In his press conference on Monday, President Bush tried to shut down discussion of his executive order to intercept the communications of Americans and foreigners resident in the United States without court approval by vilifying those who leaked the story. "We're at war, and we must protect America's secrets," he said. The leak was a "shameful act" that had undermined American security.
Bush presented an analogy to show just how much damage such a leak could cause. "Let me give you an example about my concerns about letting the enemy know what may or may not be happening," he said. "In the late 1990s, our government was following Osama bin Laden because he was using a certain type of telephone. And then the fact that we were following Osama bin Laden because he was using a certain type of telephone made it into the press as the result of a leak. And guess what happened? Saddam—Osama bin Laden changed his behavior. He began to change how he communicated." Never mind the confusion of Saddam and Bin Laden ("You can't distinguish between al Qaeda and Saddam when you talk about the war on terror," as Bush said in September 2002, and evidently, he doesn't), the story is meant to turn the tables on critics. Indeed, it was so important to Bush that he brought it up twice in his comments.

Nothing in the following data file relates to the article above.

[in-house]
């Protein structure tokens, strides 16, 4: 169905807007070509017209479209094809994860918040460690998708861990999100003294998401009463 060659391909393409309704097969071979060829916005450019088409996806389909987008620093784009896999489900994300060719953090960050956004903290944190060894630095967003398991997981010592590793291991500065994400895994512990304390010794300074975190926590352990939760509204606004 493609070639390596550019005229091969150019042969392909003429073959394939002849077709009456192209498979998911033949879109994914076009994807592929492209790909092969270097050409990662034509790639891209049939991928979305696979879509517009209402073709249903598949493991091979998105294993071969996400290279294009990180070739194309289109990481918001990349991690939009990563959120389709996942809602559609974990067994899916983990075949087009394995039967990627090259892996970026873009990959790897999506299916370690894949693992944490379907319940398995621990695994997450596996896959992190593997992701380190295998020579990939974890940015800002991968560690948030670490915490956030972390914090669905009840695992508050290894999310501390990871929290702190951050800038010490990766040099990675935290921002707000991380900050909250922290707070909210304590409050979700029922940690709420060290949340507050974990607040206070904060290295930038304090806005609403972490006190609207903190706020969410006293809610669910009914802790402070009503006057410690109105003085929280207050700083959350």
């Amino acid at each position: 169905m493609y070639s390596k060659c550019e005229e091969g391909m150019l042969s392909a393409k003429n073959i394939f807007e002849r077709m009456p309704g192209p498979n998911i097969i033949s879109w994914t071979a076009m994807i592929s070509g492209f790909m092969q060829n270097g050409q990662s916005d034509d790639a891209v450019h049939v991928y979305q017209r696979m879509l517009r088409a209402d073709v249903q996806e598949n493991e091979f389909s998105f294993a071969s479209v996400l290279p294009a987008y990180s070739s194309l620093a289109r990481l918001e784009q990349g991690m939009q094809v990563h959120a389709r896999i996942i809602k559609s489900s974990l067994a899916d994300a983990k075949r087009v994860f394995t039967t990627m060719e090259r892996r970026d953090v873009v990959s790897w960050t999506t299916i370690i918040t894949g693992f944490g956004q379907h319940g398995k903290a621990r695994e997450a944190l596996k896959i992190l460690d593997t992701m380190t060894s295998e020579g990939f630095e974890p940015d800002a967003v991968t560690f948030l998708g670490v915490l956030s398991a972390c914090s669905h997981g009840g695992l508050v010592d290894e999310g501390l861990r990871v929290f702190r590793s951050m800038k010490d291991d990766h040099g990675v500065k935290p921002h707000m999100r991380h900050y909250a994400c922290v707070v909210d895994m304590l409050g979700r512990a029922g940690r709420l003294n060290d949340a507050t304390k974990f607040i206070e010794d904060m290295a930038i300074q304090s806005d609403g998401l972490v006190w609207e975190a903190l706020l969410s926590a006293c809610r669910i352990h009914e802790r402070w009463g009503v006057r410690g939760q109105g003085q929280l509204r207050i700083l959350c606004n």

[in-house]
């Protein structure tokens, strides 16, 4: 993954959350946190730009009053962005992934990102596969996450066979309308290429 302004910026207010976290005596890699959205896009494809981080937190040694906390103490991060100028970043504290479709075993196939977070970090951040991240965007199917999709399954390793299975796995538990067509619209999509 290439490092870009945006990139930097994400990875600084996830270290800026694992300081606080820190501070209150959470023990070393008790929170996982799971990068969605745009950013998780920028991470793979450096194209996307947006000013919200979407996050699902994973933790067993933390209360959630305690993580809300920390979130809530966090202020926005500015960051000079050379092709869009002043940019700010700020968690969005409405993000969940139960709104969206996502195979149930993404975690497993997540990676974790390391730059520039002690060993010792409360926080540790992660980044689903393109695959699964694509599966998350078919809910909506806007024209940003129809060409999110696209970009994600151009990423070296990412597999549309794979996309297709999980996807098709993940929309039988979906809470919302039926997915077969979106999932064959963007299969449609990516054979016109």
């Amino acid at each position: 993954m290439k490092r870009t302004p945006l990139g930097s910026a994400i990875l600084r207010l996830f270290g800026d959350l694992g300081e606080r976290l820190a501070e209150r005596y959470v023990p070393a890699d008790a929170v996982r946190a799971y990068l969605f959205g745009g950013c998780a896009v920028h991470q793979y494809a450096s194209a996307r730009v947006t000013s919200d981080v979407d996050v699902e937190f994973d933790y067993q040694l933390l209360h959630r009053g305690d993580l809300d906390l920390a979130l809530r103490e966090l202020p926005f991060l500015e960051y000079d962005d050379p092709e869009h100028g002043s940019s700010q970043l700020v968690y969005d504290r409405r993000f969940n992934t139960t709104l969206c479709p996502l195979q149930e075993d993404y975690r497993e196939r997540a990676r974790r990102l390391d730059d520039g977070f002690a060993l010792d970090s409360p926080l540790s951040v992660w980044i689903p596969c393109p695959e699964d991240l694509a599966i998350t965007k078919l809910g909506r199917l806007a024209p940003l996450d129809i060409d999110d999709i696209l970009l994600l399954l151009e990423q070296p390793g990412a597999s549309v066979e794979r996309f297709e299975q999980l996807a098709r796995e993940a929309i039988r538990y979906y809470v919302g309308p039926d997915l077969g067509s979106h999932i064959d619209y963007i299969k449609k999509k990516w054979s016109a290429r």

Bush's account is roughly correct, but his analogy is utterly bogus. Here's what happened: On Aug. 21, 1998, the Washington Times, the capital's unabashedly conservative newspaper, which regularly breaks more intelligence-related stories than any other daily, ran an article saying that Bin Laden "keeps in touch with the world via computers and satellite phones." This occurred less than two weeks after the destruction of the U.S. embassies in Nairobi and Dar es Salaam by al-Qaida and the day after the United States had bombed al-Qaida targets in Afghanistan and Sudan. After that report, Bin Laden stopped using his phone and let his aides do the calling. This story is recounted in both The Age of Sacred Terror (2002), which I co-wrote with my National Security Council colleague Steven Simon, and the 9/11 Commission Report. In the years it has been out, I have never heard even a whisper about the Washington Times reporter, Martin Sieff, ever checking with intelligence community officials to see if this revelation would damage U.S. counterterrorism programs, much less holding the story, as the New York Times did with its piece on Bush's executive order for more than a year.
The Washington Times story was a classic case of "sources and methods" being compromised. Bin Laden undoubtedly recalled the fate of the Chechen insurgent leader Djokar Dudaev, who was killed in 1996 by a Russian missile that homed in on its target using his satellite phone signal. If there was one piece of intelligence in the entire file on Bin Laden that might have spelled the difference between 9/11 happening or not, the satellite phone was it. When Osama hung up for the last time, the United States lost its best chance of finding him and, perhaps, preventing the deaths of 3,000 people.